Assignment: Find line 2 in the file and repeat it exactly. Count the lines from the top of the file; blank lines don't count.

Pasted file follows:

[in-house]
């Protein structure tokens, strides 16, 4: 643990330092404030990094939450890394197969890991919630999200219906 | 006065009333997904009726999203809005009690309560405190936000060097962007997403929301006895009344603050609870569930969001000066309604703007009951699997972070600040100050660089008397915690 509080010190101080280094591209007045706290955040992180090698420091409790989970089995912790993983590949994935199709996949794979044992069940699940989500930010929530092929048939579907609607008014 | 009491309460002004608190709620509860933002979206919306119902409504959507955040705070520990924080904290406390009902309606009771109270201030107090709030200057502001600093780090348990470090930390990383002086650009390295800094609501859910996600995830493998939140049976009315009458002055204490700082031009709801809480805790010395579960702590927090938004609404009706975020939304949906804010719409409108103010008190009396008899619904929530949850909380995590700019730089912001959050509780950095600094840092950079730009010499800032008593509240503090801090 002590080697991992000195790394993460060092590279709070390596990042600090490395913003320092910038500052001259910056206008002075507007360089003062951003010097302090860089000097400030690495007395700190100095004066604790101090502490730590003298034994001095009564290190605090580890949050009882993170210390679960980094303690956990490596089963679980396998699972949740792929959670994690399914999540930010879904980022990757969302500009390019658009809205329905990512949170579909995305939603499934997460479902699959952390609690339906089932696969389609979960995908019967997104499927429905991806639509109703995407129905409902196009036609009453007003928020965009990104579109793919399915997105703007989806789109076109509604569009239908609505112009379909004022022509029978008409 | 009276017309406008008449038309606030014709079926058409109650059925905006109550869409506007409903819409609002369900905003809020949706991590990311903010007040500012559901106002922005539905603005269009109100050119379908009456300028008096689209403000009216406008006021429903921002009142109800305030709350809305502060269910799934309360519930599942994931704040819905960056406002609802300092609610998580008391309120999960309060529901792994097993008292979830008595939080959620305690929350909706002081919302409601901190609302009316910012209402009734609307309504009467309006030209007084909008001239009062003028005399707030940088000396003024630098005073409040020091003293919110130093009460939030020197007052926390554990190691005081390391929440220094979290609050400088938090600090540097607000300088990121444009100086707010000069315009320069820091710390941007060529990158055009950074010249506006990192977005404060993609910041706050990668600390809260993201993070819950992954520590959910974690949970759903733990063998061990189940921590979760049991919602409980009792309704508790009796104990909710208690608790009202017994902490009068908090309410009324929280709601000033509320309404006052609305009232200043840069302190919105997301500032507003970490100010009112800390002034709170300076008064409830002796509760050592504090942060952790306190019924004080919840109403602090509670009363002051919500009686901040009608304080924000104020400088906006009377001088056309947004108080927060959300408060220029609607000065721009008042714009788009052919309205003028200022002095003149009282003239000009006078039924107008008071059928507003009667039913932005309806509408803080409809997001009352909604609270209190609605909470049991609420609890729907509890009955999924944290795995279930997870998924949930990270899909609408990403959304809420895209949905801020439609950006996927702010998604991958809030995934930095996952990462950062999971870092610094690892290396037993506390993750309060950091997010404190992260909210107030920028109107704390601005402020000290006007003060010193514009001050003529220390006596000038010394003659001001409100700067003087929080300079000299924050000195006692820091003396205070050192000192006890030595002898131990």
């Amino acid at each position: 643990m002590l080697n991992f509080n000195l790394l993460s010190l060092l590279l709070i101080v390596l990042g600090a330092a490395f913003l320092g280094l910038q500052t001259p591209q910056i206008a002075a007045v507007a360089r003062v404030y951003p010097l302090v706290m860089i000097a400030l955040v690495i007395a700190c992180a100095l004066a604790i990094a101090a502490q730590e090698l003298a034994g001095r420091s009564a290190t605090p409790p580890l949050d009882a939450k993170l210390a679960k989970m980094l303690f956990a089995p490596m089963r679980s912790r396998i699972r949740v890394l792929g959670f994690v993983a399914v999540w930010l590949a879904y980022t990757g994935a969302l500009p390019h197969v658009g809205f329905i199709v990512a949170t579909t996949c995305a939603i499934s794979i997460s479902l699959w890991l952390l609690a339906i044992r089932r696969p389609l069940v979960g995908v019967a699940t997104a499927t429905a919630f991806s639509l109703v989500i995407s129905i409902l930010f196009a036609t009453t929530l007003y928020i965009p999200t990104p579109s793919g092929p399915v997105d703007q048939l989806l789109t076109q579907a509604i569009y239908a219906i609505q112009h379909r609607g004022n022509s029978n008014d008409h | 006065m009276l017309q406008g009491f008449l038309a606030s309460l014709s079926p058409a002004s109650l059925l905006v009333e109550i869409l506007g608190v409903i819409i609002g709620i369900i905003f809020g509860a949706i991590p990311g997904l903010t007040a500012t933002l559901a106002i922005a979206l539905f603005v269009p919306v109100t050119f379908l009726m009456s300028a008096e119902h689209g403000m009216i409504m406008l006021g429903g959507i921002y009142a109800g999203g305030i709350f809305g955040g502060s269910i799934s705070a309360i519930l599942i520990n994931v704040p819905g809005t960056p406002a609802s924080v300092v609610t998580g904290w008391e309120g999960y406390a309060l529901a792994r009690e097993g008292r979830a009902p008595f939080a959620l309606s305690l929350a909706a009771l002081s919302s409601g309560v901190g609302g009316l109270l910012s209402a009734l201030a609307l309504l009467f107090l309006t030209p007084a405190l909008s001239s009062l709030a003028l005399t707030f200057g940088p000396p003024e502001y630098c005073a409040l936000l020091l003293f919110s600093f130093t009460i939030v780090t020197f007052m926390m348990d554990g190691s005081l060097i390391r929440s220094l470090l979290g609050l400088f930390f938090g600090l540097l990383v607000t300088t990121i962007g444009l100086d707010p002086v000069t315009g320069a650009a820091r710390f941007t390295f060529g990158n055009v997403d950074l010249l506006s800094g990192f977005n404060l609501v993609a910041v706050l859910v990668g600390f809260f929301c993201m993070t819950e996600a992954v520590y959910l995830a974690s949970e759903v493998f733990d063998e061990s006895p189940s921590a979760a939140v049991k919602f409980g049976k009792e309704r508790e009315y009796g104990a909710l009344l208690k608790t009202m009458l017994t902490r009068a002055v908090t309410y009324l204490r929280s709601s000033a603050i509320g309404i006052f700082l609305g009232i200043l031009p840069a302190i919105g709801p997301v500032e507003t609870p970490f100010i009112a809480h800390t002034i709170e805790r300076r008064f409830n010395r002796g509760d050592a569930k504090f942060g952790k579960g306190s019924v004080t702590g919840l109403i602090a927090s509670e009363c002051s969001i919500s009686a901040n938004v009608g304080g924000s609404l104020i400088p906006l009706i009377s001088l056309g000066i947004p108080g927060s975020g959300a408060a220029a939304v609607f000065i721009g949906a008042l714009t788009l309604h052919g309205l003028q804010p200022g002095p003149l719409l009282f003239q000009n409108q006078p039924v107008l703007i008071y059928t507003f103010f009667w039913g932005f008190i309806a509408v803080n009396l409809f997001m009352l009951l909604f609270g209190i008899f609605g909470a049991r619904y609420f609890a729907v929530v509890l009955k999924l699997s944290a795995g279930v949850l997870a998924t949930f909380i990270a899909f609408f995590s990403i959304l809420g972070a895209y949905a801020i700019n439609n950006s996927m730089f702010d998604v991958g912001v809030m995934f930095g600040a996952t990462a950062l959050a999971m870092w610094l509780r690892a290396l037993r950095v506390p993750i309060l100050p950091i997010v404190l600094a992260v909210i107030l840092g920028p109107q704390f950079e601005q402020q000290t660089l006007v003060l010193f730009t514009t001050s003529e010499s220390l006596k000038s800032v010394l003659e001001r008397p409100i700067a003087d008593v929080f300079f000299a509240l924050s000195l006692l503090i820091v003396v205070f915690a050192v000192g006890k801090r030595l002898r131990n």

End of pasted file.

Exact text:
């Protein structure tokens, strides 16, 4: 643990330092404030990094939450890394197969890991919630999200219906 | 006065009333997904009726999203809005009690309560405190936000060097962007997403929301006895009344603050609870569930969001000066309604703007009951699997972070600040100050660089008397915690 509080010190101080280094591209007045706290955040992180090698420091409790989970089995912790993983590949994935199709996949794979044992069940699940989500930010929530092929048939579907609607008014 | 009491309460002004608190709620509860933002979206919306119902409504959507955040705070520990924080904290406390009902309606009771109270201030107090709030200057502001600093780090348990470090930390990383002086650009390295800094609501859910996600995830493998939140049976009315009458002055204490700082031009709801809480805790010395579960702590927090938004609404009706975020939304949906804010719409409108103010008190009396008899619904929530949850909380995590700019730089912001959050509780950095600094840092950079730009010499800032008593509240503090801090 002590080697991992000195790394993460060092590279709070390596990042600090490395913003320092910038500052001259910056206008002075507007360089003062951003010097302090860089000097400030690495007395700190100095004066604790101090502490730590003298034994001095009564290190605090580890949050009882993170210390679960980094303690956990490596089963679980396998699972949740792929959670994690399914999540930010879904980022990757969302500009390019658009809205329905990512949170579909995305939603499934997460479902699959952390609690339906089932696969389609979960995908019967997104499927429905991806639509109703995407129905409902196009036609009453007003928020965009990104579109793919399915997105703007989806789109076109509604569009239908609505112009379909004022022509029978008409 | 009276017309406008008449038309606030014709079926058409109650059925905006109550869409506007409903819409609002369900905003809020949706991590990311903010007040500012559901106002922005539905603005269009109100050119379908009456300028008096689209403000009216406008006021429903921002009142109800305030709350809305502060269910799934309360519930599942994931704040819905960056406002609802300092609610998580008391309120999960309060529901792994097993008292979830008595939080959620305690929350909706002081919302409601901190609302009316910012209402009734609307309504009467309006030209007084909008001239009062003028005399707030940088000396003024630098005073409040020091003293919110130093009460939030020197007052926390554990190691005081390391929440220094979290609050400088938090600090540097607000300088990121444009100086707010000069315009320069820091710390941007060529990158055009950074010249506006990192977005404060993609910041706050990668600390809260993201993070819950992954520590959910974690949970759903733990063998061990189940921590979760049991919602409980009792309704508790009796104990909710208690608790009202017994902490009068908090309410009324929280709601000033509320309404006052609305009232200043840069302190919105997301500032507003970490100010009112800390002034709170300076008064409830002796509760050592504090942060952790306190019924004080919840109403602090509670009363002051919500009686901040009608304080924000104020400088906006009377001088056309947004108080927060959300408060220029609607000065721009008042714009788009052919309205003028200022002095003149009282003239000009006078039924107008008071059928507003009667039913932005309806509408803080409809997001009352909604609270209190609605909470049991609420609890729907509890009955999924944290795995279930997870998924949930990270899909609408990403959304809420895209949905801020439609950006996927702010998604991958809030995934930095996952990462950062999971870092610094690892290396037993506390993750309060950091997010404190992260909210107030920028109107704390601005402020000290006007003060010193514009001050003529220390006596000038010394003659001001409100700067003087929080300079000299924050000195006692820091003396205070050192000192006890030595002898131990």